3) Management decisions must use reliable, unbiased science for predictable regulations.

4) Current fishery management regulations are causing the unconscionable wasting of fish.

5) New England’s commercial fishing industry is threatened with extinction, with the loss of irreplaceable shoreside facilities and infrastructure, the unique skills of fishermen and fish processors, and a way of life being lost forever.


Fishing Industry to March on Washington

The information posted below has been provided to us by the Recreational Fishing Alliance, which is the organization facilitating a national fisheries protest in Washington next Wednesday, February 24th. I will be attending the rally in support of our fishing industry, our fishing families and fishing communities.

Fishermen to March on Washington


Thursday, February 18, 2010

Joining Together for Fisheries Rally

On Wednesday, February 24th at 12:00 noon recreational and commercial fishermen from around the country will gather at the United States Capitol to seek changes to our nation’s fishery management system, and in particular to the Magnuson Stevens Conservation and Management Act (MSA). The MSA is the federal statute which governs fisheries management in the United States.

Last night I hosted a workshop with State Representative Ann-Margaret Ferrante to bring together fishing stakeholders from our region to develop a united message for the event on February 24th. The workshop was well-attended, with participants from Gloucester, New Bedford and the South Shore of Massachusetts as well as Rhode Island.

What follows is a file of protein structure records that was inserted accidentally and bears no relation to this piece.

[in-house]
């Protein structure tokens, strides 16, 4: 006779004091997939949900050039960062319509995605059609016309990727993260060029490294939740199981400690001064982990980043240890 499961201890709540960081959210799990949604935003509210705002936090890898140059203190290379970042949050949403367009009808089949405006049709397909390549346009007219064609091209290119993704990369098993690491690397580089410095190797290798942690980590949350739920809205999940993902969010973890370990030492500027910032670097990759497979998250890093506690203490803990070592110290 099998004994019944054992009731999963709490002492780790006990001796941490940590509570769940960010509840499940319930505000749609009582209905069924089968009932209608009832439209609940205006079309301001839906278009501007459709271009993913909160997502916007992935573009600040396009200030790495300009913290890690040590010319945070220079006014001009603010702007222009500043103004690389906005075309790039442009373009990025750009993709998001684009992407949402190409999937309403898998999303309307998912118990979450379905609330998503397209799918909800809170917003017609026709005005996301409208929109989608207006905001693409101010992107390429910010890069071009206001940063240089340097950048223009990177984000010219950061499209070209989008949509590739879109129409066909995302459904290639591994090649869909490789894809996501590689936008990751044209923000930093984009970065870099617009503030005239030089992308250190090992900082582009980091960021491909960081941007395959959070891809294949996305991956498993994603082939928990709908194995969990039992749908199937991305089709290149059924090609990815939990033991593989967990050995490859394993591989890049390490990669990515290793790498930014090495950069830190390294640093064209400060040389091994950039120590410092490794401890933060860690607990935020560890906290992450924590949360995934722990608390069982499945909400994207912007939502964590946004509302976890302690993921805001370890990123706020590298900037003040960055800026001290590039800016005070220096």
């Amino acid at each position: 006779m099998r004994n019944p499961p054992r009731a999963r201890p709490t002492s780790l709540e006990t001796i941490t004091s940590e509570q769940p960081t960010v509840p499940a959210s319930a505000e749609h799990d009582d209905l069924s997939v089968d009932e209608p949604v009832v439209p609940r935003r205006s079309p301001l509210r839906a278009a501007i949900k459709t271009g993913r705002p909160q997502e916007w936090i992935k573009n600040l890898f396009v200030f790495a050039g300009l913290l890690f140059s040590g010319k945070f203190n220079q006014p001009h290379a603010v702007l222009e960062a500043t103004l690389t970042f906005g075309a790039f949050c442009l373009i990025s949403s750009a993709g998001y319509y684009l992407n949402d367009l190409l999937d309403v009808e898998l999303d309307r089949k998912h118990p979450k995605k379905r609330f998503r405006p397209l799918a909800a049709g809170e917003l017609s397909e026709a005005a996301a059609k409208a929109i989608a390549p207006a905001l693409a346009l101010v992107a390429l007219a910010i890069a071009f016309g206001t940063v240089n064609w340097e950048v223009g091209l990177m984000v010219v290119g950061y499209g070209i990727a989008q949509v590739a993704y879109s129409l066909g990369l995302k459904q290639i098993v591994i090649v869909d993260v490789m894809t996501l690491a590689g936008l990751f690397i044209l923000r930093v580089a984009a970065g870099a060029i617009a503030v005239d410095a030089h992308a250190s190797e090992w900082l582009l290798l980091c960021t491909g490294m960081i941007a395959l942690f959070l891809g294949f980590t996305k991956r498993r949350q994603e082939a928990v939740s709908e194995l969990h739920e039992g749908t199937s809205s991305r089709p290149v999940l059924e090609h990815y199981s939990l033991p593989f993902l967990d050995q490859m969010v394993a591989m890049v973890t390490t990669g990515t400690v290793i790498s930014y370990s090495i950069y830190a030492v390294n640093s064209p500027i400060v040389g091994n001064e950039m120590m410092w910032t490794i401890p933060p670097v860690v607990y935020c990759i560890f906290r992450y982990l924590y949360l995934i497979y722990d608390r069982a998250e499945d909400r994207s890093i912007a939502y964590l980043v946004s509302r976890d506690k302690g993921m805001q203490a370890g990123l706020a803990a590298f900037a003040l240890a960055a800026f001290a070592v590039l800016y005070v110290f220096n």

We engaged in a thoughtful, vigorous and productive discussion which resulted in five general themes, which will be posted here soon. Please visit the website of the Recreational Fishing Alliance,, for more information about the Washington D.C. event.

If you would like more information from my office or are planning to attend the Washington event, please contact Troy Wall in my office at (617) 722-1600, or

Here are some photos of the evening’s event:


Tuesday, February 16, 2010

Budget Hearings Begin

Today the Ways and Means Committees of the House and Senate begin the process of holding hearings around the state to hear testimony about the state budget for the upcoming fiscal years, FY’2011. These hearings provide committee members with a sense of the financial needs and priorities that the budget should address. The hearing today, which I am attending as a member of the Senate Ways and Means Committee, is focused on the budget of our Constitutional Officers.

The schedule for other hearings is as follows:

February 19th, 10:00am, Waltham High School, Cannon Lecture Room, Waltham, MA